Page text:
Archived project

Ethnography of Corporate Carbon Accounting

Goal: The PhD thesis and its related publications address how a carbon footprint of a multinational company was enacted. Related publications draw out a range of implications of this analysis for, inter alia, the sociology of the environment, Science and Technology Studies (STS), social studies of Big Data, the sociology of numbers and quantification.

Methods: Statistics, Visual Sociology, Qualitative Research, Qualitative Data Analysis, Ethnography, Mapping, Qualitative Interview

Date: 1 September 2008

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Project log

Ingmar Lippert
added a research item
This poster provides a methodological perspective to study human actors and the socio-technical devices and settings in and through which they perform governance. By way of linking Actor-Network theory and Pierre Bourdieu's concept of habitus and field the agency of humans may be explored. This suggests to studies of governance a perspective to reconsider its conception of the role of individuals in the "doing" of governance. For this methodological endeavor I draw on organisational sociology and Science and Technology Studies. Both provide promising resources to conceptualise how actors are situated and embedded in socio-technical assemblages which may provide the source of agents' power to govern. This approach will be illustrated by ethnographic material of agents participating in the environmental governance of the financial services sector. Following John Law's approach in "The Manager and His Powers" we may outline possible empirical trajectories to scrutinise agency in governance. The work of Bourdieu will be used to provide a frame for generalising from the minute details encountered in ethnographic studies.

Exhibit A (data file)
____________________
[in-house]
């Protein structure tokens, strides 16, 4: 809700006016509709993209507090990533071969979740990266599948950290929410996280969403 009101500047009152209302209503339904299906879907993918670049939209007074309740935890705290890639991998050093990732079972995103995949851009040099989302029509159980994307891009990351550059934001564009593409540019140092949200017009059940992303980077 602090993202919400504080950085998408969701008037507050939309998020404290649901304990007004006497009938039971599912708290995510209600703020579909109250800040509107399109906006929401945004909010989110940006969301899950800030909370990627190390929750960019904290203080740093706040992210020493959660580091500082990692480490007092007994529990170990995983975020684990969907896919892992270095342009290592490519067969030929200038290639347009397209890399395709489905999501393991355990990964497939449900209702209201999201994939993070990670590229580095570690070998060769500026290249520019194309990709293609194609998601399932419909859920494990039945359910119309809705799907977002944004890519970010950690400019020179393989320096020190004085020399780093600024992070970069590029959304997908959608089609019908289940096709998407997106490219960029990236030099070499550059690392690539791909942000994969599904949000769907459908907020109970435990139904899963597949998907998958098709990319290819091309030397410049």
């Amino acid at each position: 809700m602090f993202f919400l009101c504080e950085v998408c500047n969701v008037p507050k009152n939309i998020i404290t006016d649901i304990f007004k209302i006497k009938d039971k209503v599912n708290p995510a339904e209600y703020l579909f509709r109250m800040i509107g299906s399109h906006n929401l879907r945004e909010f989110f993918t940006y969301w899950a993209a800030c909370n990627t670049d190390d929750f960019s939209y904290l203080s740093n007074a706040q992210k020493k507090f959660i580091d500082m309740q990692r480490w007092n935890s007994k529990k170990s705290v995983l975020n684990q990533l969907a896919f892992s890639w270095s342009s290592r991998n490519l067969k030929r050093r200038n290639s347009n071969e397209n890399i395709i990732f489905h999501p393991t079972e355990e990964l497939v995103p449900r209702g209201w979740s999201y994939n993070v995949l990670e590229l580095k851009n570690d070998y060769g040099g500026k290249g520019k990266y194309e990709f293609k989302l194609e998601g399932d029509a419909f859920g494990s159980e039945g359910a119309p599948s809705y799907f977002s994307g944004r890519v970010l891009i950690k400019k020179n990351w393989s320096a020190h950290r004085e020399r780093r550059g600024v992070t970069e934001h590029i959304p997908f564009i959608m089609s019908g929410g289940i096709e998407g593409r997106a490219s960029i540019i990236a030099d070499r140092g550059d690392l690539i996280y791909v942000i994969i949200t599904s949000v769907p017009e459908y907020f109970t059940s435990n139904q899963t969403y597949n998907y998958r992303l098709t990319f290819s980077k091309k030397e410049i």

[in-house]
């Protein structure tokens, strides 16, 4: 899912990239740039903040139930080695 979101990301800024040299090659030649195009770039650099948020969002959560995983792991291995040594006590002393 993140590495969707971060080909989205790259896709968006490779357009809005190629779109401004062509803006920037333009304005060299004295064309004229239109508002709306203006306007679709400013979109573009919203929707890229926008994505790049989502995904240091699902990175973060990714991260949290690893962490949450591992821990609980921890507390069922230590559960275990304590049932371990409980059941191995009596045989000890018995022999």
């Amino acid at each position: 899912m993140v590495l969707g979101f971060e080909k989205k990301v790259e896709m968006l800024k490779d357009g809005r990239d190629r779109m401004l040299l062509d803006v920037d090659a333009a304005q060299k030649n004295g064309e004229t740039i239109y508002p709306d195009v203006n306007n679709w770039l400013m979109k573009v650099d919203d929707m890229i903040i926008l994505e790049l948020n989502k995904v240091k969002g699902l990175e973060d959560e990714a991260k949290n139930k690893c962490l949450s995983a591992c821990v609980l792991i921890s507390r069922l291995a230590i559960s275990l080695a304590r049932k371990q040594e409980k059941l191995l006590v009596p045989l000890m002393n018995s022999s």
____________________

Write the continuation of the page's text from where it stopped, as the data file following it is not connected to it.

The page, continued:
Ingmar Lippert
added an update
Several people asked me what to read first of my STS ethnographic research on corporate carbon accounting in the financial industry/voluntary carbon markets.
 
Ingmar Lippert
added a research item
New markets are key in debates concerning environmental regimes. Critics and proponents share a discourse that characterises environmental markets in terms of scale; many discuss how to scale environmental markets ‘the right way’. Building on previous work in human geography, actor–network theory, and governmentality studies, we unpack the dual but always interwoven politics of scale-making in doing environmental policies, which consists of material-semiotic practices of producing and using scales as ontologically real ordering devices. Drawing from the results of three studies conducted independently by the authors, we analyse material-semiotic scale-making practices in different ways of enacting environmental markets. By revealing the dual politics of scale production and use in environmental markets, our analysis contributes to the study of developing and implementing environmental governance.